At what point does a sports merchandiser become a content creation company?

Perhaps when they partner with National Geographic Channel to produce an hour-long documentary chronicling the attempt by three runners to complete a marathon in a record-breaking two hours—while subtly plugging their own products.

That’s exactly what Nike has done with Breaking 2, set to debut September 20 on the cable network.

The innovative advertiser expertly blends the line between editorial and marketing with a film that touts a strong narrative and stands on its own as a valuable piece of entertainment.

Nike commissioned a race that began on May 5, 2017 in Monza, Italy, at 5:45 a.m. There were no crowds cheering, no throng of competitors to contend with; just a quiet, tense morning for a handful of runners beneath a rising sun. A black Tesla Model S with a digital clock mounted on its roof led them around a track, displaying their splits and helping them maintain a constant pace.

Nike live streamed the whole thing, and more than 13.1 million viewers tuned in across Twitter, Facebook and YouTube, with another 6.9 million catching up after it was over, Variety reports.

Breaking 2 follows three runners from that day: half-marathon current world-record holder Zersenay Tadese, two-time Boston Marathon winner Lelisa Desisa, and Eliud Kipchoge, who set a new marathon world record of 2:00:25 in Nike’s project—falling just short of the two-hour goal, but proving it may not be as insane as previously thought.

At the end of the day, Breaking 2 is a compelling story about the impossible quest of three athletes to push themselves to extremes never before seen—to “Just Do It”—while they happen to be decked out in the company’s signature gear and new kicks: Nike Zoom Vaporfly Elite with Nike ZoomX Midsole sneakers intended to help distance runners improve their performance.

The racing flat incorporates superlight, responsive foam used in aircraft insulation, embedded with a spoon-shaped carbon-fiber plate designed to stiffen the shoe and rock runners forward, Wired reports.

In March, Nike unveiled both elite and consumer versions of the footwear to the public.

The project “has directly informed” some of the product innovations released to consumers in recent months, Nikki Neuburger, Nike’s vice president of brand marketing, global running, told Variety.

Chris Uettwiller, CEO of the production studio Dirty Robber that worked on Breaking 2, told the trade publication that he anticipates a rise in this type of branded content as the concept of 30-second commercials that interrupt programs becomes less appealing.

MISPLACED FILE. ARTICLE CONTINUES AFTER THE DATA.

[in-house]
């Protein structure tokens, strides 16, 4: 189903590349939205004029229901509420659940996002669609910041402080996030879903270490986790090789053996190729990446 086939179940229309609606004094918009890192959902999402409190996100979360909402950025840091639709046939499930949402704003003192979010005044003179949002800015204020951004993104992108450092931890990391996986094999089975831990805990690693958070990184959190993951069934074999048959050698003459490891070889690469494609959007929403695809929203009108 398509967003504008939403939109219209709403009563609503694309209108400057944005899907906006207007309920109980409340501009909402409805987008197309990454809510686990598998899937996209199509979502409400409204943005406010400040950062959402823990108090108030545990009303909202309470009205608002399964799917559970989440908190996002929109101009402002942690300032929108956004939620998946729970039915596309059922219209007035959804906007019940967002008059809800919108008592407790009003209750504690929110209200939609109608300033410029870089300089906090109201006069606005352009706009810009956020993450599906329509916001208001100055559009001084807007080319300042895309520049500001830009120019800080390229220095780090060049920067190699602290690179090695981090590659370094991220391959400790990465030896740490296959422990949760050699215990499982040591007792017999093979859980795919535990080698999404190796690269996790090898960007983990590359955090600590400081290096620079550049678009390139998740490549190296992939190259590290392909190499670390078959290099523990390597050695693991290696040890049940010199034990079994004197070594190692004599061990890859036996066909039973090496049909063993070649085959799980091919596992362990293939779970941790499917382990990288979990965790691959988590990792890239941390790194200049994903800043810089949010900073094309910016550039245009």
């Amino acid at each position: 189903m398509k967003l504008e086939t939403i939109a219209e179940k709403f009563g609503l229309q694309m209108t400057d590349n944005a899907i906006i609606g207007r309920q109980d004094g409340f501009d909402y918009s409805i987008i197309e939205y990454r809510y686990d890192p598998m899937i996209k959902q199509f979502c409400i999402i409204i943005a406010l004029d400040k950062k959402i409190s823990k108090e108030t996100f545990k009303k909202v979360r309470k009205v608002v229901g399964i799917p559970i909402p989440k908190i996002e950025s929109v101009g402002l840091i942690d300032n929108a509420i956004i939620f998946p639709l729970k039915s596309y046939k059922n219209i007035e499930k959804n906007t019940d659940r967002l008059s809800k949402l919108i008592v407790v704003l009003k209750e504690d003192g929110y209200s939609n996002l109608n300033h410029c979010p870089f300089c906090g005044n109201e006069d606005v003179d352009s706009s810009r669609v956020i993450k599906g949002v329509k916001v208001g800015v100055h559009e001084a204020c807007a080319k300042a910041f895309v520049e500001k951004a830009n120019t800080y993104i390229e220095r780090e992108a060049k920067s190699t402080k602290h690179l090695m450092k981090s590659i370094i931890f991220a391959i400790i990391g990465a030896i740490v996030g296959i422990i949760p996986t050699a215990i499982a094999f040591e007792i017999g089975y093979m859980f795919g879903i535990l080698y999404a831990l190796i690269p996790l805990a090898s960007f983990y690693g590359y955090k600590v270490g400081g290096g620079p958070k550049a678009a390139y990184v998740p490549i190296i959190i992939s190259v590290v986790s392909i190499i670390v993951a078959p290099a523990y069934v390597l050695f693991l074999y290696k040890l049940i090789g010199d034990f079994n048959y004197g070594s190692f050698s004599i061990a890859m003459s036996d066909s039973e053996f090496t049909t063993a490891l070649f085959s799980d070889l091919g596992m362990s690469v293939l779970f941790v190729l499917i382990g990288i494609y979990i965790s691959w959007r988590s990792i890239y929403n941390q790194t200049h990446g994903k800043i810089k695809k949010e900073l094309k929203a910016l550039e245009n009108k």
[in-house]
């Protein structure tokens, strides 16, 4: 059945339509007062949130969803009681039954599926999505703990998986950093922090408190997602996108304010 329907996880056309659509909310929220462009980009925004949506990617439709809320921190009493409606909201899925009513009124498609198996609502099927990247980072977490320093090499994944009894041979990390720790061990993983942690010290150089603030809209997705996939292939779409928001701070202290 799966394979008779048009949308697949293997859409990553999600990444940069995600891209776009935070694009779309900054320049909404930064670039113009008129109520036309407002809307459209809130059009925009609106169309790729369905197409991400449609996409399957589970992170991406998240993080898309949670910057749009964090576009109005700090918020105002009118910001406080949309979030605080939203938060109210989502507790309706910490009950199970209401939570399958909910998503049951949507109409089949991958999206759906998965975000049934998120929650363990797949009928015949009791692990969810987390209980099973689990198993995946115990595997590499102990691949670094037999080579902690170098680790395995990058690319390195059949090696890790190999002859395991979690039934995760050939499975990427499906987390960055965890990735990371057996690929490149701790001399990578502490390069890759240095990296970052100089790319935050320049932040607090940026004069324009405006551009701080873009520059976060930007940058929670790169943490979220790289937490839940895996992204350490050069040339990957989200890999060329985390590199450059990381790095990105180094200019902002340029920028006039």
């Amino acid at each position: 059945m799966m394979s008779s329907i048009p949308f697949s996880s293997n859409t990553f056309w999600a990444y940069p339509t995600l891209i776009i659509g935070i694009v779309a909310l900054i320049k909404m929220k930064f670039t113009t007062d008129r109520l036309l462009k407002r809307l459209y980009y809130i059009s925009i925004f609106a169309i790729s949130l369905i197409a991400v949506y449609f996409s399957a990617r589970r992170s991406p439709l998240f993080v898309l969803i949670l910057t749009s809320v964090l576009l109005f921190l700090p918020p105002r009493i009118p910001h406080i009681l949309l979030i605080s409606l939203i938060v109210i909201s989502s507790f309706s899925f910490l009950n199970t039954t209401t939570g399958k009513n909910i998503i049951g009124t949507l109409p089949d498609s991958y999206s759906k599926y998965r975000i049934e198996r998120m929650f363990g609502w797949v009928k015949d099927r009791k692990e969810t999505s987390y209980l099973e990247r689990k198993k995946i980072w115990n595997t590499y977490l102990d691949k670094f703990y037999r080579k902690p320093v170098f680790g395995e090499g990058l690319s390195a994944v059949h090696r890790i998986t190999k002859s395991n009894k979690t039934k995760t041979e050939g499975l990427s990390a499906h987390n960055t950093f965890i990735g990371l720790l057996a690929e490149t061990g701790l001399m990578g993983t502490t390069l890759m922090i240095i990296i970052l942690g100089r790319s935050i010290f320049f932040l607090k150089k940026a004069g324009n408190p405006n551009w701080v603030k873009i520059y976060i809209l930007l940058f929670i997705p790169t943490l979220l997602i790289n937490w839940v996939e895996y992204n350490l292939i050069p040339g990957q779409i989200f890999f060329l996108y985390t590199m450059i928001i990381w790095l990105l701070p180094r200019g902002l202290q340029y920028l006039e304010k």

“We feel like this may be the first of many projects where brands can tell stories that don’t feel like ‘brand pieces,’” he said. “The information itself is not from a Nike ad. It’s not there to sell. It shows the story of these three incredible athletes trying to do something that seems almost not human. It just happens to be part of a Nike project.”

That, in a nutshell, was the draw for National Geographic.

Nike was aware it had something interesting, and began seeking pitches from media outlets in order to reach a wider audience. Brendan Ripp, EVP of sales and partnerships at National Geographic Partners, told Variety they saw an opportunity to emphasise the behavior and science elements of the sports story, such as testing in wind tunnels and running labs, to daily training in Africa, according to The Drum.

“With Nike as the perfect partner in telling this remarkable story, Breaking 2 is about pushing limits and going further,” Ripp said to the publication.

“This project has been over two years in the making and with National Geographic’s unparalleled global reach, we hope to bring this story of passion and courage to create conversation and inspire people to think differently about how they approach their daily lives,” Nike’s Neuburger added.

The two companies worked out a partnership that established an editorial standard. NIke could scan the storyboard and rough edits, but National Geographic would have the final say on the project.

“I wanted to make sure the story was as authentic as possible,” Ripp said to Variety. Credits at the beginning of the documentary also make Nike’s involvement clear early on. “We were incredibly honest with the consumer,” Ripp added.

Nike isn’t the only one playing around recently with high-quality branded content meant to entertain. In July Apple released The Rock x Siri Dominate the Day, a fun, four minute “short film” that warns viewers not to underestimate what Dwayne Johnson can get done when relying on the voice assistant technology.

AT&T also debuted a funny, under-two-minute spot promoting its video channel for Taylor Swift, that shows what the pop star is up to now, and now and now as she goes about the mundane tasks of her day.

This movement of producing ad content meant to be as entertaining as the TV show or movie that it will no longer cut into is steadily growing, Variety reports.

“This is going to be a trend going forward,” Ripp said.

And Nike’s Neuburger sees Breaking 2 as just the beginning.

“If I could do one of these projects every year,” she told Variety, “I would.”

[Image credit: Wired/Cait Oppermann]

READ MORE: Variety, Wired, The Drum


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